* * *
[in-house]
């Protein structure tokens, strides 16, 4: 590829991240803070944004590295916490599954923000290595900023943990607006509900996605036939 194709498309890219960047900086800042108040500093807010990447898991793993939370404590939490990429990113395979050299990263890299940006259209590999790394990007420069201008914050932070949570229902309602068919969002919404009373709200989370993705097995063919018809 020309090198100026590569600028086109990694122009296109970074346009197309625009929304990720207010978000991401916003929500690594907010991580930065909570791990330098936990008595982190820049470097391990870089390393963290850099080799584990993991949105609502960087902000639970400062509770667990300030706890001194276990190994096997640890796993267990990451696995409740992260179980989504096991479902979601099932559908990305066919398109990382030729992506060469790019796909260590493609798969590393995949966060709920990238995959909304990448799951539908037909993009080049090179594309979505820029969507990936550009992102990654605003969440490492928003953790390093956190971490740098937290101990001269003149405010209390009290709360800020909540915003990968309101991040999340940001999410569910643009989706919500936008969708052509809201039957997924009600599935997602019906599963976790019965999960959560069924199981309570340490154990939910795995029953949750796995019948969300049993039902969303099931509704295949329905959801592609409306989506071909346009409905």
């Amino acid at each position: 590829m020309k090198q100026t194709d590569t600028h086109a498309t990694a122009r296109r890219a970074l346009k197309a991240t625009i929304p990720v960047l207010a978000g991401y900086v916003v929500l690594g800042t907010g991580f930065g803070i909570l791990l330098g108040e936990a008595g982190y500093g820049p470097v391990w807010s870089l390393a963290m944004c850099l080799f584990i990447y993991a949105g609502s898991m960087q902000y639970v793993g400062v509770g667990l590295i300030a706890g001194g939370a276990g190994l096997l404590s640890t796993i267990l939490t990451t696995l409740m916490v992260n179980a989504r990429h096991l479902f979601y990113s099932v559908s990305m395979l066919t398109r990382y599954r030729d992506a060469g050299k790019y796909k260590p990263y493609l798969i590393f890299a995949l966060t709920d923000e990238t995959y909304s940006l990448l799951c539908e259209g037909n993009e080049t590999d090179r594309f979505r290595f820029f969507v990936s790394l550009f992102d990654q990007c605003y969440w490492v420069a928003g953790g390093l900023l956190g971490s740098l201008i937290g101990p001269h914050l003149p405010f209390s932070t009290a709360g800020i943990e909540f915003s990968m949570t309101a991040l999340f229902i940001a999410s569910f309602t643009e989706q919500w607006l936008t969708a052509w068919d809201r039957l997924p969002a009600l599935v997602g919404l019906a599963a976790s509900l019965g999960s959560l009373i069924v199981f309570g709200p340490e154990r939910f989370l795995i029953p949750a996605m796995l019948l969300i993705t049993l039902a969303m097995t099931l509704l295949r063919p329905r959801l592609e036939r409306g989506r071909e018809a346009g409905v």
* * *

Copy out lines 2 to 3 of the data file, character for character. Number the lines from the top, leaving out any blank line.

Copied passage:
């Protein structure tokens, strides 16, 4: 590829991240803070944004590295916490599954923000290595900023943990607006509900996605036939 194709498309890219960047900086800042108040500093807010990447898991793993939370404590939490990429990113395979050299990263890299940006259209590999790394990007420069201008914050932070949570229902309602068919969002919404009373709200989370993705097995063919018809 020309090198100026590569600028086109990694122009296109970074346009197309625009929304990720207010978000991401916003929500690594907010991580930065909570791990330098936990008595982190820049470097391990870089390393963290850099080799584990993991949105609502960087902000639970400062509770667990300030706890001194276990190994096997640890796993267990990451696995409740992260179980989504096991479902979601099932559908990305066919398109990382030729992506060469790019796909260590493609798969590393995949966060709920990238995959909304990448799951539908037909993009080049090179594309979505820029969507990936550009992102990654605003969440490492928003953790390093956190971490740098937290101990001269003149405010209390009290709360800020909540915003990968309101991040999340940001999410569910643009989706919500936008969708052509809201039957997924009600599935997602019906599963976790019965999960959560069924199981309570340490154990939910795995029953949750796995019948969300049993039902969303099931509704295949329905959801592609409306989506071909346009409905």
């Amino acid at each position: 590829m020309k090198q100026t194709d590569t600028h086109a498309t990694a122009r296109r890219a970074l346009k197309a991240t625009i929304p990720v960047l207010a978000g991401y900086v916003v929500l690594g800042t907010g991580f930065g803070i909570l791990l330098g108040e936990a008595g982190y500093g820049p470097v391990w807010s870089l390393a963290m944004c850099l080799f584990i990447y993991a949105g609502s898991m960087q902000y639970v793993g400062v509770g667990l590295i300030a706890g001194g939370a276990g190994l096997l404590s640890t796993i267990l939490t990451t696995l409740m916490v992260n179980a989504r990429h096991l479902f979601y990113s099932v559908s990305m395979l066919t398109r990382y599954r030729d992506a060469g050299k790019y796909k260590p990263y493609l798969i590393f890299a995949l966060t709920d923000e990238t995959y909304s940006l990448l799951c539908e259209g037909n993009e080049t590999d090179r594309f979505r290595f820029f969507v990936s790394l550009f992102d990654q990007c605003y969440w490492v420069a928003g953790g390093l900023l956190g971490s740098l201008i937290g101990p001269h914050l003149p405010f209390s932070t009290a709360g800020i943990e909540f915003s990968m949570t309101a991040l999340f229902i940001a999410s569910f309602t643009e989706q919500w607006l936008t969708a052509w068919d809201r039957l997924p969002a009600l599935v997602g919404l019906a599963a976790s509900l019965g999960s959560l009373i069924v199981f309570g709200p340490e154990r939910f989370l795995i029953p949750a996605m796995l019948l969300i993705t049993l039902a969303m097995t099931l509704l295949r063919p329905r959801l592609e036939r409306g989506r071909e018809a346009g409905v």